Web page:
And spoiling all her gears and goodly ray. Spenser.

  3. One of a number of lines or parts diverging from a common point or center, like the radii of a circle; as, a star of six rays.
  4. To mark with long lines] to streak.

    [Obs.] Chaucer.
  5. To shine, as with rays.

    Mrs. Browning.
  6. Any one of numerous elasmobranch fishes of the order Raiæ, including the skates, torpedoes, sawfishes, etc.

    (b)
  7. To mark, stain, or soil; to streak; to defile.

    [Obs.] "The filth that did it ray." Spenser.
  8. A radiating part of a flower or plant; the marginal florets of a compound flower, as an aster or a sunflower; one of the pedicels of an umbel or other circular flower cluster; radius. See Radius.
  9. To send forth or shoot out; to cause to shine out; as, to ray smiles.

    [R.] Thomson.
  10. One of the radiating spines, or cartilages, supporting the fins of fishes.

    (b)
  11. A line of light or heat proceeding from a radiant or reflecting point; a single element of light or heat propagated continuously; as, a solar ray; a polarized ray.

    (b)
  12. Sight; perception; vision; -- from an old theory of vision, that sight was something which proceeded from the eye to the object seen.

    All eyes direct their rays
    On him, and crowds turn coxcombs as they gaze.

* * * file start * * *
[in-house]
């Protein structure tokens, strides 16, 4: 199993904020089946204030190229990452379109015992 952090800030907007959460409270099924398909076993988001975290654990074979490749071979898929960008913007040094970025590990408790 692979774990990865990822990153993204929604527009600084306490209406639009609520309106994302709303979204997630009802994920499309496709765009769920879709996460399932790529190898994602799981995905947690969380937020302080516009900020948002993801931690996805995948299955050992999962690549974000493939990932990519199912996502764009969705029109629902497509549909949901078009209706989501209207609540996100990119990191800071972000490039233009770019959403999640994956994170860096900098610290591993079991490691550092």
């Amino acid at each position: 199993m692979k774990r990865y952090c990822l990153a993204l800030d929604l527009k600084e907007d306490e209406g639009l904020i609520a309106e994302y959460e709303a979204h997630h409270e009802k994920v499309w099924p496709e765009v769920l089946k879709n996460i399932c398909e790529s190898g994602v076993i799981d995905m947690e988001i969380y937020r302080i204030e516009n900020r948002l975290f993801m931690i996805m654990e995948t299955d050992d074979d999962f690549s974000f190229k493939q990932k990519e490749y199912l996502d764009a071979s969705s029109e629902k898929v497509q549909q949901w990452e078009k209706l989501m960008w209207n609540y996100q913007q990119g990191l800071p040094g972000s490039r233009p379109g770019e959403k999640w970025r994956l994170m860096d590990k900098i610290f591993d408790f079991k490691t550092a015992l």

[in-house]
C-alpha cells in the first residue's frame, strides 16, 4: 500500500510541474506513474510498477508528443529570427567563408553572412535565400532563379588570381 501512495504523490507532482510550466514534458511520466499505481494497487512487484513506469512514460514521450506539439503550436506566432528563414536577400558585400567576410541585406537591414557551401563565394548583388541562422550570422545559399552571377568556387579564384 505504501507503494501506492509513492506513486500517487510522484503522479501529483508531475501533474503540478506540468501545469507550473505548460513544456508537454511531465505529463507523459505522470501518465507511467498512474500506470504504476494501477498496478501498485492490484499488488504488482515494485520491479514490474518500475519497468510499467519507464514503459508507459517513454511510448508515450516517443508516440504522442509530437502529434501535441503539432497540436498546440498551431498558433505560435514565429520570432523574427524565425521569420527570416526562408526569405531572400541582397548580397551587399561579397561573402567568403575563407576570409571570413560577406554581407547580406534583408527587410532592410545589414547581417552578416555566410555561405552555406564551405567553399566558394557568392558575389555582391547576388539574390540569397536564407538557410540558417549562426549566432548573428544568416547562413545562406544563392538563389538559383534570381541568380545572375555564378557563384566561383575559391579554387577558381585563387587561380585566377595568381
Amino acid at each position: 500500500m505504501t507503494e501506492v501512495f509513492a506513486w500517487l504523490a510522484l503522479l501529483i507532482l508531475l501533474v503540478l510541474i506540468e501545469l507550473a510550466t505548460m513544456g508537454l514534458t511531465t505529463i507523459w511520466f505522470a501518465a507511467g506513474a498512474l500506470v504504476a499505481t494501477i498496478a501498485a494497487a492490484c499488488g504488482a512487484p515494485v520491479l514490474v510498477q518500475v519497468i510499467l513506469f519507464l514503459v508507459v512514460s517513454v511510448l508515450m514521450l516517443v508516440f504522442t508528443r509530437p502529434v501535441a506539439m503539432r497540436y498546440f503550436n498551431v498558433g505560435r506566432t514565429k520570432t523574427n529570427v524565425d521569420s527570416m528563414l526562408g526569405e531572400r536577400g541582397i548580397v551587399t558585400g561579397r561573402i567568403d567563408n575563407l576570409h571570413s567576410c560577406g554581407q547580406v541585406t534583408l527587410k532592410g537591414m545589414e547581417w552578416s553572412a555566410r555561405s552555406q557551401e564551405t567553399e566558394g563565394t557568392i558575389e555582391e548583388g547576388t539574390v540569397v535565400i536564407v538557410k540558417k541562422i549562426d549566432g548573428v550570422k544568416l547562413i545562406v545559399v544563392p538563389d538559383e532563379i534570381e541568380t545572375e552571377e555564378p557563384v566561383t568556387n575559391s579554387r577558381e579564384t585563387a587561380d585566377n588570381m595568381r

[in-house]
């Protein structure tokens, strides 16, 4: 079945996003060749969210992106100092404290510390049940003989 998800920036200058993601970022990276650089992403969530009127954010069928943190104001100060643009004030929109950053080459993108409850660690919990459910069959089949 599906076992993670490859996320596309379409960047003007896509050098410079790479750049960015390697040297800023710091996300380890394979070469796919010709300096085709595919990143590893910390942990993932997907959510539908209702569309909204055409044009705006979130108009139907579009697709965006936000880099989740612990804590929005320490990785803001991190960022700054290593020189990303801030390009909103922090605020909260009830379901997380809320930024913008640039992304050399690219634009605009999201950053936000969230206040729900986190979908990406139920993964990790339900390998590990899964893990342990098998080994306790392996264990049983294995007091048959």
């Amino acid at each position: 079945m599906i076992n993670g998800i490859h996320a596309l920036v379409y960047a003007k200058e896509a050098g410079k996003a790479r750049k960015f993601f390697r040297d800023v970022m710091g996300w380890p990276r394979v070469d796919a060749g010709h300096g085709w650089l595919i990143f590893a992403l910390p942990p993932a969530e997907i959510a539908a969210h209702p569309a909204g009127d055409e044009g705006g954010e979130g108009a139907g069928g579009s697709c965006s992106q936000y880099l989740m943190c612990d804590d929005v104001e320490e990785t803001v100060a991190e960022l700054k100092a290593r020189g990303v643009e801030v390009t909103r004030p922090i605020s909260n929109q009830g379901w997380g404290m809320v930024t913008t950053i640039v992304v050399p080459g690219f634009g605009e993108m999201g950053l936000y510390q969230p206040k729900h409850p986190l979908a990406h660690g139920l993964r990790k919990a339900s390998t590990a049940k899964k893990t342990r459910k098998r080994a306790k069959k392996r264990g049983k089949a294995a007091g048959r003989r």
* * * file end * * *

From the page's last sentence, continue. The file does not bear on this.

Pope.

  13. One of a system of diverging lines passing through a point, and regarded as extending indefinitely in both directions. See Half-ray.

    Bundle of rays. (Geom.) See Pencil of rays, below. -- Extraordinary ray (Opt.), that one of two parts of a ray divided by double refraction which does not follow the ordinary law of refraction. -- Ordinary ray (Opt.), that one of the two parts of a ray divided by double refraction which follows the usual or ordinary law of refraction. -- Pencil of rays (Geom.), a definite system of rays. -- Ray flower, or Ray floret (Bot.), one of the marginal flowers of the capitulum in such composite plants as the aster, goldenrod, daisy, and sunflower. They have an elongated, strap-shaped corolla, while the corollas of the disk flowers are tubular and five-lobed. -- Ray point (Geom.), the common point of a pencil of rays. -- Röntgen ray (rnt"gn) (Phys.), a kind of ray generated in a very highly exhausted vacuum tube by the electrical discharge. It is capable of passing through many bodies opaque to light, and producing photographic and fluorescent effects by which means pictures showing the internal structure of opaque objects are made, called radiographs, or sciagraphs.. So called from the discoverer, W. C. Röntgen. -- X ray, the Röntgen ray; -- so called by its discoverer because of its enigmatical character, x being an algebraic symbol for an unknown quantity.